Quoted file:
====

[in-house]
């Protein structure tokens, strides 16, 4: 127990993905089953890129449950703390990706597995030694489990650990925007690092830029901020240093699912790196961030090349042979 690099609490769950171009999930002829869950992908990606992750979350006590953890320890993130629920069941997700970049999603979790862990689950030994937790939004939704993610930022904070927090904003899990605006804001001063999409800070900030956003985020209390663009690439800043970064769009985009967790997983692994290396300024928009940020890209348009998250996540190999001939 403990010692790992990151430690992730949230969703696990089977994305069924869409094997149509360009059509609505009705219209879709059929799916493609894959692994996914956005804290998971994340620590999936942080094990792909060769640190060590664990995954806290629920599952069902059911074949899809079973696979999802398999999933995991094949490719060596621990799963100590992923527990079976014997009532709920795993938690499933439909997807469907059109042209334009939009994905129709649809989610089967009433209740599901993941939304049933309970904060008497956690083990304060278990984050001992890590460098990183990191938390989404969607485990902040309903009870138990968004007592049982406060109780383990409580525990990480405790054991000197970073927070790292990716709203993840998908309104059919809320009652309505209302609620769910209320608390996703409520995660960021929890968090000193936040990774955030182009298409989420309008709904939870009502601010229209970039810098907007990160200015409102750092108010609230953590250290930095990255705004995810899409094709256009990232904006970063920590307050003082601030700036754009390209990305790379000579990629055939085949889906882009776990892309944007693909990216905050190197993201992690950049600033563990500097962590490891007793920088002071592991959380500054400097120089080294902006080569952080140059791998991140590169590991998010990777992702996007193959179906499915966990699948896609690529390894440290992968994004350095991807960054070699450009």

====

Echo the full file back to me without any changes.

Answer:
[in-house]
């Protein structure tokens, strides 16, 4: 127990993905089953890129449950703390990706597995030694489990650990925007690092830029901020240093699912790196961030090349042979 690099609490769950171009999930002829869950992908990606992750979350006590953890320890993130629920069941997700970049999603979790862990689950030994937790939004939704993610930022904070927090904003899990605006804001001063999409800070900030956003985020209390663009690439800043970064769009985009967790997983692994290396300024928009940020890209348009998250996540190999001939 403990010692790992990151430690992730949230969703696990089977994305069924869409094997149509360009059509609505009705219209879709059929799916493609894959692994996914956005804290998971994340620590999936942080094990792909060769640190060590664990995954806290629920599952069902059911074949899809079973696979999802398999999933995991094949490719060596621990799963100590992923527990079976014997009532709920795993938690499933439909997807469907059109042209334009939009994905129709649809989610089967009433209740599901993941939304049933309970904060008497956690083990304060278990984050001992890590460098990183990191938390989404969607485990902040309903009870138990968004007592049982406060109780383990409580525990990480405790054991000197970073927070790292990716709203993840998908309104059919809320009652309505209302609620769910209320608390996703409520995660960021929890968090000193936040990774955030182009298409989420309008709904939870009502601010229209970039810098907007990160200015409102750092108010609230953590250290930095990255705004995810899409094709256009990232904006970063920590307050003082601030700036754009390209990305790379000579990629055939085949889906882009776990892309944007693909990216905050190197993201992690950049600033563990500097962590490891007793920088002071592991959380500054400097120089080294902006080569952080140059791998991140590169590991998010990777992702996007193959179906499915966990699948896609690529390894440290992968994004350095991807960054070699450009």